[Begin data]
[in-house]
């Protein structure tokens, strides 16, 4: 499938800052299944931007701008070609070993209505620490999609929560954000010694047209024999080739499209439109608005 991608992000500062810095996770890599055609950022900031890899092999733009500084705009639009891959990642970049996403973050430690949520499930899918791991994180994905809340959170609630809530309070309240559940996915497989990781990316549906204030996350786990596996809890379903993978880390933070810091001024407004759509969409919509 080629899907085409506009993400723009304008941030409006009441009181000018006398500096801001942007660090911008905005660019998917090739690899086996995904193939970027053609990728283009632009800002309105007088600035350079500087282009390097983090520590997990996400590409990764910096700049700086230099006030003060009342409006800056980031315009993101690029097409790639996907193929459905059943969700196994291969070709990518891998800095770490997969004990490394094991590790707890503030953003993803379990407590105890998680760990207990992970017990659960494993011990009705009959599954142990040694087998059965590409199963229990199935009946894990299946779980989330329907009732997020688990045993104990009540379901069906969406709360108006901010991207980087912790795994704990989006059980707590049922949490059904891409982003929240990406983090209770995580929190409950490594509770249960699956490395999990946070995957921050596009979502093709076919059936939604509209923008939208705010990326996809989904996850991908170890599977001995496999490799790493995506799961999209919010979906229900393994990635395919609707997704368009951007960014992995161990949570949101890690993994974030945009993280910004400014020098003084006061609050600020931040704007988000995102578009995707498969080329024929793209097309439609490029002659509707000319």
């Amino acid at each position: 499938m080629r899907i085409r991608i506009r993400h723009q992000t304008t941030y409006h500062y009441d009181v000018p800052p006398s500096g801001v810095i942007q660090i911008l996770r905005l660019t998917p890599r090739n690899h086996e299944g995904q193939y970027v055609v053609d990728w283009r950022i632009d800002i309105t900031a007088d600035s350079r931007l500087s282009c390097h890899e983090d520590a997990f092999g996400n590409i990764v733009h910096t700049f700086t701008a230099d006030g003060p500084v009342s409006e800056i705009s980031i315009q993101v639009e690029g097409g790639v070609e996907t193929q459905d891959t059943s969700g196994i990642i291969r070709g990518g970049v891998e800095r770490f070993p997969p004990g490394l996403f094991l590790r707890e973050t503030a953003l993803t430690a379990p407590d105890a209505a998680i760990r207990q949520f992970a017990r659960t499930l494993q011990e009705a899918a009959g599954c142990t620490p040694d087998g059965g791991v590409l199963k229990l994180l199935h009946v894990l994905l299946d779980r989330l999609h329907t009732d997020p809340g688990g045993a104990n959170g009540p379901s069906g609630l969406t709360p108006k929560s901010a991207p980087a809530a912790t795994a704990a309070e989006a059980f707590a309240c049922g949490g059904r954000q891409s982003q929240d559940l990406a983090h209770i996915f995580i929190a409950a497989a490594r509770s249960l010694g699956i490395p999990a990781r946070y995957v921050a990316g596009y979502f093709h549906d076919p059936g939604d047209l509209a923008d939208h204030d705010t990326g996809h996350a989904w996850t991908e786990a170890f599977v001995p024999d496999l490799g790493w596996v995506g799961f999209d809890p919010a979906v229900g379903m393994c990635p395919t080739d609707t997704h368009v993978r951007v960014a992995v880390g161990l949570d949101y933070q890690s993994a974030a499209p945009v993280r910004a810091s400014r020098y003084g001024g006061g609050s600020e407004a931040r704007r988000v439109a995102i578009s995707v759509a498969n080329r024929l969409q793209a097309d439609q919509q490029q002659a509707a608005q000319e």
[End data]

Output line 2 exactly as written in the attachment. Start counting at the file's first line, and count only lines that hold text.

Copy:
């Protein structure tokens, strides 16, 4: 499938800052299944931007701008070609070993209505620490999609929560954000010694047209024999080739499209439109608005 991608992000500062810095996770890599055609950022900031890899092999733009500084705009639009891959990642970049996403973050430690949520499930899918791991994180994905809340959170609630809530309070309240559940996915497989990781990316549906204030996350786990596996809890379903993978880390933070810091001024407004759509969409919509 080629899907085409506009993400723009304008941030409006009441009181000018006398500096801001942007660090911008905005660019998917090739690899086996995904193939970027053609990728283009632009800002309105007088600035350079500087282009390097983090520590997990996400590409990764910096700049700086230099006030003060009342409006800056980031315009993101690029097409790639996907193929459905059943969700196994291969070709990518891998800095770490997969004990490394094991590790707890503030953003993803379990407590105890998680760990207990992970017990659960494993011990009705009959599954142990040694087998059965590409199963229990199935009946894990299946779980989330329907009732997020688990045993104990009540379901069906969406709360108006901010991207980087912790795994704990989006059980707590049922949490059904891409982003929240990406983090209770995580929190409950490594509770249960699956490395999990946070995957921050596009979502093709076919059936939604509209923008939208705010990326996809989904996850991908170890599977001995496999490799790493995506799961999209919010979906229900393994990635395919609707997704368009951007960014992995161990949570949101890690993994974030945009993280910004400014020098003084006061609050600020931040704007988000995102578009995707498969080329024929793209097309439609490029002659509707000319």